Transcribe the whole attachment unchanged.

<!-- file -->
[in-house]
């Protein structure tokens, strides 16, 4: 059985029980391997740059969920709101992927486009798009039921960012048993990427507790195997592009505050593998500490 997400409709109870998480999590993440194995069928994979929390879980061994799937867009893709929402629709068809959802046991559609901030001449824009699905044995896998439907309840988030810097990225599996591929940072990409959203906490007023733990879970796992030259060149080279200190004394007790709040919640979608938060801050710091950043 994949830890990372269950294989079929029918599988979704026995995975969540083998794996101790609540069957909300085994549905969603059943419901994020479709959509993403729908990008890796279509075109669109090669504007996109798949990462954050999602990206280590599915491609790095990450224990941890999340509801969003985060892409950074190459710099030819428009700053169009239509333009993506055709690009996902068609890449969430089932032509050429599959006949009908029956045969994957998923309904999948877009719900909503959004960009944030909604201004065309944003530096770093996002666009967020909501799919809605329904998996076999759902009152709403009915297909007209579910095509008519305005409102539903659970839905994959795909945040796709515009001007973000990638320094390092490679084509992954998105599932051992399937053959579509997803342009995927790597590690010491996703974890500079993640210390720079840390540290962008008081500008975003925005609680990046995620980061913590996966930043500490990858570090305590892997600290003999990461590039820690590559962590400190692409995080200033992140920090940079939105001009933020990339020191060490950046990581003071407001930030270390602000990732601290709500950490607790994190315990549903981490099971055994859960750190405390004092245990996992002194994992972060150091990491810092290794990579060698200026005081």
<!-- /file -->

[in-house]
């Protein structure tokens, strides 16, 4: 059985029980391997740059969920709101992927486009798009039921960012048993990427507790195997592009505050593998500490 997400409709109870998480999590993440194995069928994979929390879980061994799937867009893709929402629709068809959802046991559609901030001449824009699905044995896998439907309840988030810097990225599996591929940072990409959203906490007023733990879970796992030259060149080279200190004394007790709040919640979608938060801050710091950043 994949830890990372269950294989079929029918599988979704026995995975969540083998794996101790609540069957909300085994549905969603059943419901994020479709959509993403729908990008890796279509075109669109090669504007996109798949990462954050999602990206280590599915491609790095990450224990941890999340509801969003985060892409950074190459710099030819428009700053169009239509333009993506055709690009996902068609890449969430089932032509050429599959006949009908029956045969994957998923309904999948877009719900909503959004960009944030909604201004065309944003530096770093996002666009967020909501799919809605329904998996076999759902009152709403009915297909007209579910095509008519305005409102539903659970839905994959795909945040796709515009001007973000990638320094390092490679084509992954998105599932051992399937053959579509997803342009995927790597590690010491996703974890500079993640210390720079840390540290962008008081500008975003925005609680990046995620980061913590996966930043500490990858570090305590892997600290003999990461590039820690590559962590400190692409995080200033992140920090940079939105001009933020990339020191060490950046990581003071407001930030270390602000990732601290709500950490607790994190315990549903981490099971055994859960750190405390004092245990996992002194994992972060150091990491810092290794990579060698200026005081």